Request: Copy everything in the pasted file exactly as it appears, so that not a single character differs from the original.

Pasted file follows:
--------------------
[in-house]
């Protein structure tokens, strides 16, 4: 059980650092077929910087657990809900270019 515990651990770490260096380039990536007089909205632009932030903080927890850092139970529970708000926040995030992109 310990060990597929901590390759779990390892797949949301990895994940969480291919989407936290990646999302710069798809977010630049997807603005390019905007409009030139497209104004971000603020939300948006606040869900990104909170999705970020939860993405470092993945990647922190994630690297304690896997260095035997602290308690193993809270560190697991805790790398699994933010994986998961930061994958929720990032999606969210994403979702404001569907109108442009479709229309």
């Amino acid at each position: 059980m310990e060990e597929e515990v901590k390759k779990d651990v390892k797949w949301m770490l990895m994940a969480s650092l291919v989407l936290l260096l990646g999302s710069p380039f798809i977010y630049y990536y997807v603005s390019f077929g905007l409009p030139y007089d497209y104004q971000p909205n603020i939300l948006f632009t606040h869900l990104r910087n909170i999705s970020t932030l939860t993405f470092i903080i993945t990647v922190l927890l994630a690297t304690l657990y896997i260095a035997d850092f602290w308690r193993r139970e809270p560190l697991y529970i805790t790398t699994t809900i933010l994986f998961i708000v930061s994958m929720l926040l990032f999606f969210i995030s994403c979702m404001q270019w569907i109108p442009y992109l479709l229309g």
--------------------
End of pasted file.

[in-house]
């Protein structure tokens, strides 16, 4: 059980650092077929910087657990809900270019 515990651990770490260096380039990536007089909205632009932030903080927890850092139970529970708000926040995030992109 310990060990597929901590390759779990390892797949949301990895994940969480291919989407936290990646999302710069798809977010630049997807603005390019905007409009030139497209104004971000603020939300948006606040869900990104909170999705970020939860993405470092993945990647922190994630690297304690896997260095035997602290308690193993809270560190697991805790790398699994933010994986998961930061994958929720990032999606969210994403979702404001569907109108442009479709229309």
């Amino acid at each position: 059980m310990e060990e597929e515990v901590k390759k779990d651990v390892k797949w949301m770490l990895m994940a969480s650092l291919v989407l936290l260096l990646g999302s710069p380039f798809i977010y630049y990536y997807v603005s390019f077929g905007l409009p030139y007089d497209y104004q971000p909205n603020i939300l948006f632009t606040h869900l990104r910087n909170i999705s970020t932030l939860t993405f470092i903080i993945t990647v922190l927890l994630a690297t304690l657990y896997i260095a035997d850092f602290w308690r193993r139970e809270p560190l697991y529970i805790t790398t699994t809900i933010l994986f998961i708000v930061s994958m929720l926040l990032f999606f969210i995030s994403c979702m404001q270019w569907i109108p442009y992109l479709l229309g």